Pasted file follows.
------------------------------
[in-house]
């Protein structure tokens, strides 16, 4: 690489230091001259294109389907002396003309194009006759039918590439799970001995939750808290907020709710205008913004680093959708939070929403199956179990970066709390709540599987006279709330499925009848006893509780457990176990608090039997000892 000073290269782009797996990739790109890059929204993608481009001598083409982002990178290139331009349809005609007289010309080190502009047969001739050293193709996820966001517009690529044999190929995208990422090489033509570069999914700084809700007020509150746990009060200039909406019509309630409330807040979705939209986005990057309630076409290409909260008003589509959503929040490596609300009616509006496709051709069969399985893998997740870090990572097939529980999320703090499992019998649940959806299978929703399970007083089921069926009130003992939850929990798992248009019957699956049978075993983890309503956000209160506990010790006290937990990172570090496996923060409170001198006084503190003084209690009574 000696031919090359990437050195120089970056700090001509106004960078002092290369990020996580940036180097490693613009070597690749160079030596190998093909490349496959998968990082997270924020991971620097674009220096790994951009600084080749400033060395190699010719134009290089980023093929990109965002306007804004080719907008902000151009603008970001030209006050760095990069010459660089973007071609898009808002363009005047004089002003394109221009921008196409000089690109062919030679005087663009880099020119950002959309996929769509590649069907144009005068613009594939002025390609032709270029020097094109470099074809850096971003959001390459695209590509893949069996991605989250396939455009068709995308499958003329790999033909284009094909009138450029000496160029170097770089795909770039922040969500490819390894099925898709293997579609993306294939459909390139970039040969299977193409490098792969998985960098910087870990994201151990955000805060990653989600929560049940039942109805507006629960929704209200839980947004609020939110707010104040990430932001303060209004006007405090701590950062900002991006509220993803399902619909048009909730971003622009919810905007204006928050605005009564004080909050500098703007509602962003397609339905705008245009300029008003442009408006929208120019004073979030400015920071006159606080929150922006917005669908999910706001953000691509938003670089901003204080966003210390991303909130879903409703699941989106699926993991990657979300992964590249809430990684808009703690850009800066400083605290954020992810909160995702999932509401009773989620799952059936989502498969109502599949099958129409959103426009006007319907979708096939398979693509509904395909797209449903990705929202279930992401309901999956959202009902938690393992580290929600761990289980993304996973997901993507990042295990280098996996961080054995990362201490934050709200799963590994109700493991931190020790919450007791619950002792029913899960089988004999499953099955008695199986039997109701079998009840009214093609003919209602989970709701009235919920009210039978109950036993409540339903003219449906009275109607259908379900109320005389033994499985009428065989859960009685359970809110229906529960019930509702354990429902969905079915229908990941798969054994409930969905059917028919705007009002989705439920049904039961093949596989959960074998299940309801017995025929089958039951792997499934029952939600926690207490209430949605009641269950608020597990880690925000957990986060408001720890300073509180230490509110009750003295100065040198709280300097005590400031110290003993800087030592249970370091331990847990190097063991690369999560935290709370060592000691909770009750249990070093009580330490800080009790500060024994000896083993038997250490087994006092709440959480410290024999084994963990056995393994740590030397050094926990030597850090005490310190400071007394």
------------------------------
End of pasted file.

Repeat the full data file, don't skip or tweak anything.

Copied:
[in-house]
């Protein structure tokens, strides 16, 4: 690489230091001259294109389907002396003309194009006759039918590439799970001995939750808290907020709710205008913004680093959708939070929403199956179990970066709390709540599987006279709330499925009848006893509780457990176990608090039997000892 000073290269782009797996990739790109890059929204993608481009001598083409982002990178290139331009349809005609007289010309080190502009047969001739050293193709996820966001517009690529044999190929995208990422090489033509570069999914700084809700007020509150746990009060200039909406019509309630409330807040979705939209986005990057309630076409290409909260008003589509959503929040490596609300009616509006496709051709069969399985893998997740870090990572097939529980999320703090499992019998649940959806299978929703399970007083089921069926009130003992939850929990798992248009019957699956049978075993983890309503956000209160506990010790006290937990990172570090496996923060409170001198006084503190003084209690009574 000696031919090359990437050195120089970056700090001509106004960078002092290369990020996580940036180097490693613009070597690749160079030596190998093909490349496959998968990082997270924020991971620097674009220096790994951009600084080749400033060395190699010719134009290089980023093929990109965002306007804004080719907008902000151009603008970001030209006050760095990069010459660089973007071609898009808002363009005047004089002003394109221009921008196409000089690109062919030679005087663009880099020119950002959309996929769509590649069907144009005068613009594939002025390609032709270029020097094109470099074809850096971003959001390459695209590509893949069996991605989250396939455009068709995308499958003329790999033909284009094909009138450029000496160029170097770089795909770039922040969500490819390894099925898709293997579609993306294939459909390139970039040969299977193409490098792969998985960098910087870990994201151990955000805060990653989600929560049940039942109805507006629960929704209200839980947004609020939110707010104040990430932001303060209004006007405090701590950062900002991006509220993803399902619909048009909730971003622009919810905007204006928050605005009564004080909050500098703007509602962003397609339905705008245009300029008003442009408006929208120019004073979030400015920071006159606080929150922006917005669908999910706001953000691509938003670089901003204080966003210390991303909130879903409703699941989106699926993991990657979300992964590249809430990684808009703690850009800066400083605290954020992810909160995702999932509401009773989620799952059936989502498969109502599949099958129409959103426009006007319907979708096939398979693509509904395909797209449903990705929202279930992401309901999956959202009902938690393992580290929600761990289980993304996973997901993507990042295990280098996996961080054995990362201490934050709200799963590994109700493991931190020790919450007791619950002792029913899960089988004999499953099955008695199986039997109701079998009840009214093609003919209602989970709701009235919920009210039978109950036993409540339903003219449906009275109607259908379900109320005389033994499985009428065989859960009685359970809110229906529960019930509702354990429902969905079915229908990941798969054994409930969905059917028919705007009002989705439920049904039961093949596989959960074998299940309801017995025929089958039951792997499934029952939600926690207490209430949605009641269950608020597990880690925000957990986060408001720890300073509180230490509110009750003295100065040198709280300097005590400031110290003993800087030592249970370091331990847990190097063991690369999560935290709370060592000691909770009750249990070093009580330490800080009790500060024994000896083993038997250490087994006092709440959480410290024999084994963990056995393994740590030397050094926990030597850090005490310190400071007394």